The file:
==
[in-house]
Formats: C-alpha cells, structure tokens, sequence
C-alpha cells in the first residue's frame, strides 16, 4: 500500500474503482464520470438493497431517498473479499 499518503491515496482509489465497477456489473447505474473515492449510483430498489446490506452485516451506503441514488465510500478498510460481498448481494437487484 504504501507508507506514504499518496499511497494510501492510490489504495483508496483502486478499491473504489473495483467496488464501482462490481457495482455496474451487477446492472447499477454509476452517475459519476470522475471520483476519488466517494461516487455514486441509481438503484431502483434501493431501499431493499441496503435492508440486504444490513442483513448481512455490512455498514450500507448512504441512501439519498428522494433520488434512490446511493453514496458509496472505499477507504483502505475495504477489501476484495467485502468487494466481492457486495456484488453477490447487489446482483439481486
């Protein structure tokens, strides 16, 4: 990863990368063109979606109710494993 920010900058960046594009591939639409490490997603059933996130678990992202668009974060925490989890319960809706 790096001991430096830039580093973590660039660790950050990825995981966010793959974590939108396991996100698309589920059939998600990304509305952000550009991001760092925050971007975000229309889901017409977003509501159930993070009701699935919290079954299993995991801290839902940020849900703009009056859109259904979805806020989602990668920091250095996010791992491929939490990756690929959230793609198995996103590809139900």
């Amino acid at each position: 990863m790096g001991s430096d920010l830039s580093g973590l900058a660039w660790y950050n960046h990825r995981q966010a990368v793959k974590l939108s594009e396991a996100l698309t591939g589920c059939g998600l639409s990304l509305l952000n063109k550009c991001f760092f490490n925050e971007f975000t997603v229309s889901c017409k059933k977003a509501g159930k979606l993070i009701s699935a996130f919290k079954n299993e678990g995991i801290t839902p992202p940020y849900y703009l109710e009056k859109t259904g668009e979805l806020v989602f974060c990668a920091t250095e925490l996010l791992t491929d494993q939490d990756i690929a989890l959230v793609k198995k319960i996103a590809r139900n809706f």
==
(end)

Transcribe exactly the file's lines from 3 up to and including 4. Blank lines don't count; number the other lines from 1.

C-alpha cells in the first residue's frame, strides 16, 4: 500500500474503482464520470438493497431517498473479499 499518503491515496482509489465497477456489473447505474473515492449510483430498489446490506452485516451506503441514488465510500478498510460481498448481494437487484 504504501507508507506514504499518496499511497494510501492510490489504495483508496483502486478499491473504489473495483467496488464501482462490481457495482455496474451487477446492472447499477454509476452517475459519476470522475471520483476519488466517494461516487455514486441509481438503484431502483434501493431501499431493499441496503435492508440486504444490513442483513448481512455490512455498514450500507448512504441512501439519498428522494433520488434512490446511493453514496458509496472505499477507504483502505475495504477489501476484495467485502468487494466481492457486495456484488453477490447487489446482483439481486
């Protein structure tokens, strides 16, 4: 990863990368063109979606109710494993 920010900058960046594009591939639409490490997603059933996130678990992202668009974060925490989890319960809706 790096001991430096830039580093973590660039660790950050990825995981966010793959974590939108396991996100698309589920059939998600990304509305952000550009991001760092925050971007975000229309889901017409977003509501159930993070009701699935919290079954299993995991801290839902940020849900703009009056859109259904979805806020989602990668920091250095996010791992491929939490990756690929959230793609198995996103590809139900």